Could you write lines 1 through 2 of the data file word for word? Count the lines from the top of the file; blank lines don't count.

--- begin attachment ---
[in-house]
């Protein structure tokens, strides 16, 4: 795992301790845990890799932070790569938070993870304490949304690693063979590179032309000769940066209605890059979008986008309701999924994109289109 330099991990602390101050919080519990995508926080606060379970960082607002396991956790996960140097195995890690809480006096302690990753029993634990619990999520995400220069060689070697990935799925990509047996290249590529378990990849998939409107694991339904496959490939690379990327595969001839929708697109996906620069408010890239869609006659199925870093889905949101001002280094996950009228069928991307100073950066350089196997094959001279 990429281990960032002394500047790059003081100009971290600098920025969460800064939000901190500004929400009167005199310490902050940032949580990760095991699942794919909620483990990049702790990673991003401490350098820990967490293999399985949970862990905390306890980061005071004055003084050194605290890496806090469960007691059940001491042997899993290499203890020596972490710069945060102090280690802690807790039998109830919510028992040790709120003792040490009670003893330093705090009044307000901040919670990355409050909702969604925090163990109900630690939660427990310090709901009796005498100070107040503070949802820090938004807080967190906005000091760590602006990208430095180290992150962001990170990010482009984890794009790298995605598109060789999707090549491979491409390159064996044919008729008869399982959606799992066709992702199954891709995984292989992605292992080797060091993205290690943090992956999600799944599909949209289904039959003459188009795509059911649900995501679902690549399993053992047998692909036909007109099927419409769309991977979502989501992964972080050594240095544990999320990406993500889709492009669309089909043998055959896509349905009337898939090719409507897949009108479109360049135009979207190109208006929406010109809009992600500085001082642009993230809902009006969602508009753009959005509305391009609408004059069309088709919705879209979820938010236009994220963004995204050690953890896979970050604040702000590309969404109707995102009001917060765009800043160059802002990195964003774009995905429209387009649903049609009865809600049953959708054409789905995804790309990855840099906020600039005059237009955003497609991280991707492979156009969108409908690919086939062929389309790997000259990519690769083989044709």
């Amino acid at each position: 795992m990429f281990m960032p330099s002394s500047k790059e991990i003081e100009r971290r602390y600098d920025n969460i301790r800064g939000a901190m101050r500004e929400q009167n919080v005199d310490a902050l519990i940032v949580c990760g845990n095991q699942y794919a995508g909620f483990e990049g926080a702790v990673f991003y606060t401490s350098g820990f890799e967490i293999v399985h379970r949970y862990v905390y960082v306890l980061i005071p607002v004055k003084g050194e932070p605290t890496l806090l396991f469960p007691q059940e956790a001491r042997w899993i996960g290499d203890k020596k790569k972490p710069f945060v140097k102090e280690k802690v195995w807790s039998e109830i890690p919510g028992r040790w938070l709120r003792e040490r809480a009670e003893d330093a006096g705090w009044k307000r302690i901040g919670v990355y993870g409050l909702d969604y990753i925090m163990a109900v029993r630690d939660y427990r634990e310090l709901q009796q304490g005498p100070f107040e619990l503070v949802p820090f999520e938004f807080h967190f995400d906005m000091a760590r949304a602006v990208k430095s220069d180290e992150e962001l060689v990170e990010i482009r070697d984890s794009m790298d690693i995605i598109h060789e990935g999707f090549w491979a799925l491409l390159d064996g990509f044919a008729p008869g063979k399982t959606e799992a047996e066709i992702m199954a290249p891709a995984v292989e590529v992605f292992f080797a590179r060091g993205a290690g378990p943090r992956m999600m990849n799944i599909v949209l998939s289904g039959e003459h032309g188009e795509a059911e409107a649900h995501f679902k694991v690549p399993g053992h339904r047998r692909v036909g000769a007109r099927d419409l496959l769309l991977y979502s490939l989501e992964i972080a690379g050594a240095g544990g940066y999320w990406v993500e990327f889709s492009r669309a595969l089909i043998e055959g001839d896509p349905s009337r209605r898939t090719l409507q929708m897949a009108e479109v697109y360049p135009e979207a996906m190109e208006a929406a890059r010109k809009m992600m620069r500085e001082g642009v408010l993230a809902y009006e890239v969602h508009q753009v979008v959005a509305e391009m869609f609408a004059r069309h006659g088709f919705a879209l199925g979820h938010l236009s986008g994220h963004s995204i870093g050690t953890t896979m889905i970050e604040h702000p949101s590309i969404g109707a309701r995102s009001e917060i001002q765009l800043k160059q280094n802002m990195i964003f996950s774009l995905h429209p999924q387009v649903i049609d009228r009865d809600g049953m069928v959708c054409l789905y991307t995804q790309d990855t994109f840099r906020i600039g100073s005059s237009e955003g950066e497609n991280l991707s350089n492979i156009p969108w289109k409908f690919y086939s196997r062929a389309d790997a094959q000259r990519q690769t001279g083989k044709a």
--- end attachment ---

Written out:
[in-house]
């Protein structure tokens, strides 16, 4: 795992301790845990890799932070790569938070993870304490949304690693063979590179032309000769940066209605890059979008986008309701999924994109289109 330099991990602390101050919080519990995508926080606060379970960082607002396991956790996960140097195995890690809480006096302690990753029993634990619990999520995400220069060689070697990935799925990509047996290249590529378990990849998939409107694991339904496959490939690379990327595969001839929708697109996906620069408010890239869609006659199925870093889905949101001002280094996950009228069928991307100073950066350089196997094959001279 990429281990960032002394500047790059003081100009971290600098920025969460800064939000901190500004929400009167005199310490902050940032949580990760095991699942794919909620483990990049702790990673991003401490350098820990967490293999399985949970862990905390306890980061005071004055003084050194605290890496806090469960007691059940001491042997899993290499203890020596972490710069945060102090280690802690807790039998109830919510028992040790709120003792040490009670003893330093705090009044307000901040919670990355409050909702969604925090163990109900630690939660427990310090709901009796005498100070107040503070949802820090938004807080967190906005000091760590602006990208430095180290992150962001990170990010482009984890794009790298995605598109060789999707090549491979491409390159064996044919008729008869399982959606799992066709992702199954891709995984292989992605292992080797060091993205290690943090992956999600799944599909949209289904039959003459188009795509059911649900995501679902690549399993053992047998692909036909007109099927419409769309991977979502989501992964972080050594240095544990999320990406993500889709492009669309089909043998055959896509349905009337898939090719409507897949009108479109360049135009979207190109208006929406010109809009992600500085001082642009993230809902009006969602508009753009959005509305391009609408004059069309088709919705879209979820938010236009994220963004995204050690953890896979970050604040702000590309969404109707995102009001917060765009800043160059802002990195964003774009995905429209387009649903049609009865809600049953959708054409789905995804790309990855840099906020600039005059237009955003497609991280991707492979156009969108409908690919086939062929389309790997000259990519690769083989044709």